Steph says, “Currently the goods we supply to the schools include the staples which go into everyday recipes, including things like flour, macaroni, pulses and our own branded chopped tomatoes. We deliver these using our own fleet of electric vans. The extra income from these Ayrshire contracts to supply the schools supports Locavore in its mission. One of Locavore's goals is to shorten the supply chain by providing routes to market for products that can be agroecologically farmed and manufactured in Scotland. By supplying local authorities and public sector organisations as well as other shops and businesses with imported goods, we hope to eventually create enough demand for items to make production in Scotland viable. This will diversify the range of local, organic food that we have to offer as a wholesaler and retailer, increasing access to good value sustainable food for people in Scotland”.
Organic public procurement
Steph adds, “Choosing organic means supporting more sustainable land management which tackles the climate and biodiversity emergencies. Supporting local progressive businesses like ours also means keeping more money in the local economy and supporting more local jobs. Our research on our impact on the economy found that for every £1 spent with Locavore it is worth £2.36 overall to Scotland’s economy, or £2.87 to the Scottish and Progressive economy. For comparison, when £1 is spent in a conventional supermarket it is estimated that it is worth £1.10 to the local economy.” Progressive businesses can be described as those who plan to be ecologically sustainable, future respecting and in favour of social enterprise. These kinds of organisations seek to create socio-ecological well-being while maintaining their financial viability.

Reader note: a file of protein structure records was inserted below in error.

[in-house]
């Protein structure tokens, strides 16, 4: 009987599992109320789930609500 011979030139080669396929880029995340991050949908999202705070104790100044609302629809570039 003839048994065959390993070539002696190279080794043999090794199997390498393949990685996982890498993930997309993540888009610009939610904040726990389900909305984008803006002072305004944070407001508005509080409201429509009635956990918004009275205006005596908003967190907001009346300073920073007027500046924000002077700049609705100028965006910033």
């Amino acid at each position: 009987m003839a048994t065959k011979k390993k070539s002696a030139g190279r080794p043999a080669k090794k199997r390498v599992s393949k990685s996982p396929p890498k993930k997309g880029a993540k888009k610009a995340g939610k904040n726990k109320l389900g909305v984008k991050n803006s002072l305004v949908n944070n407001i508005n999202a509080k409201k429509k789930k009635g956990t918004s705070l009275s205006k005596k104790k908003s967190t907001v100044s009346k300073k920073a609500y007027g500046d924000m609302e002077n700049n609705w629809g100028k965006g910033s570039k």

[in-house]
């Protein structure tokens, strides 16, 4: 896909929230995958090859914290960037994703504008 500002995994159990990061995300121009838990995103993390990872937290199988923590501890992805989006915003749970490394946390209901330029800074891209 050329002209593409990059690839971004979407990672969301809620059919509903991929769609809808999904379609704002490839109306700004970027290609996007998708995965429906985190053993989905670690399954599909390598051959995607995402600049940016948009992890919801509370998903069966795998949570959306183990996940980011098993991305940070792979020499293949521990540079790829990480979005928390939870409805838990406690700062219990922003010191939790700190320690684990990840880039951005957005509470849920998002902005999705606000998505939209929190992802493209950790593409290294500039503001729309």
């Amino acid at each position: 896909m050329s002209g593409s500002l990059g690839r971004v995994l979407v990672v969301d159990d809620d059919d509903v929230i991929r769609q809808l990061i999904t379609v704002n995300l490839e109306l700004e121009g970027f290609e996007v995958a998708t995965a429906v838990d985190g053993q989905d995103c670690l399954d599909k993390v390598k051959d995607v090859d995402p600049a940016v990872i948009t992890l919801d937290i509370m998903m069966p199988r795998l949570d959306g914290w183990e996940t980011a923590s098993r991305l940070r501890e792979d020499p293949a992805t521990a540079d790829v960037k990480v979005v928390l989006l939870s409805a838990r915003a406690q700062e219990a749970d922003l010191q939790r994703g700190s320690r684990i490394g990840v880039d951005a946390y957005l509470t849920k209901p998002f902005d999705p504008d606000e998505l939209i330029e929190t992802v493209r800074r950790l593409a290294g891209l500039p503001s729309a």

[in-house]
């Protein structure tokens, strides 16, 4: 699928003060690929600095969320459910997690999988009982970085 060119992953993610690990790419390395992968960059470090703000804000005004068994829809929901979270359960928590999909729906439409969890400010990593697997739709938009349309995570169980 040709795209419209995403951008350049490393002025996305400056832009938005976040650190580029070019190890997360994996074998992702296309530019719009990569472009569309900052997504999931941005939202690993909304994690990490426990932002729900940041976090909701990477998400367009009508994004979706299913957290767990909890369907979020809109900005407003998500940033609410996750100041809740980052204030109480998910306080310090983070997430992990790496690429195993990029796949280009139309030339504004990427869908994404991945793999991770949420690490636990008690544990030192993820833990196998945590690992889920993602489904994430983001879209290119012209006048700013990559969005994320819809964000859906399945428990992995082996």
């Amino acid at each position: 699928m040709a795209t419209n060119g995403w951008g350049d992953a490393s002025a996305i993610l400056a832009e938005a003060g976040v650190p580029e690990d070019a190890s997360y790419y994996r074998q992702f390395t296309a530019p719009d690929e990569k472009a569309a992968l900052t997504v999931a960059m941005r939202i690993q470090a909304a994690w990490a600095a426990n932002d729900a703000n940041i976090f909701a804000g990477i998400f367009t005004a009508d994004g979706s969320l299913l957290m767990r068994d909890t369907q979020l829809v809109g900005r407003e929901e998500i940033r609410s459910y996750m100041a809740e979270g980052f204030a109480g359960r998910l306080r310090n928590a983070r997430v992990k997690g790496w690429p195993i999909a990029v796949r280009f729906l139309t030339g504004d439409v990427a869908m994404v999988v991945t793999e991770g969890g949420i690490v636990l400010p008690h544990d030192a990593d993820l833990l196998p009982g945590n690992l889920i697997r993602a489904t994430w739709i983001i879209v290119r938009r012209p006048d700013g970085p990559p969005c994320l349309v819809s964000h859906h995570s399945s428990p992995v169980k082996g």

A route to market
Steph continues, “We were keen to tender for the contracts as soon as we heard about the opportunity. The Food for Life Scotland Supply Chain Development Manager was happy to discuss the challenges of adapting to the public procurement market with us openly and honestly. It was different from what we usually do at Locavore Trading, which is to provide bulk orders for our own shops and other progressive retail businesses throughout the UK. We set up alternative ordering systems and took on a new delivery driver and route to allow us to distribute to the smaller primary schools in North Ayrshire.
“Winning the North and East Ayrshire contracts has helped Locavore in its mission to create a more sustainable food system in Scotland. We were excited last year to share our new Bigger Plan which set out our vision for the next two years. Since that time, there have been some changes to how we move forward to implement this plan, but our vision still remains for Locavore to become a meaningful player in the Scottish food system. Being able to supply schools within Scotland is an important step in our mission to make organic food more accessible throughout the country. In the future, we’d also love the opportunity to supply local schools with fresh organic veg grown on our farms”
If you are a Scottish supplier that would love to see your product on the plates of school children across the country or a local authority that wants to take advantage of the top-quality Scottish food available in your area, contact Lucie Wardle, Supply Chain Development Manager, for an informal chat: LWardle@soilassociation.org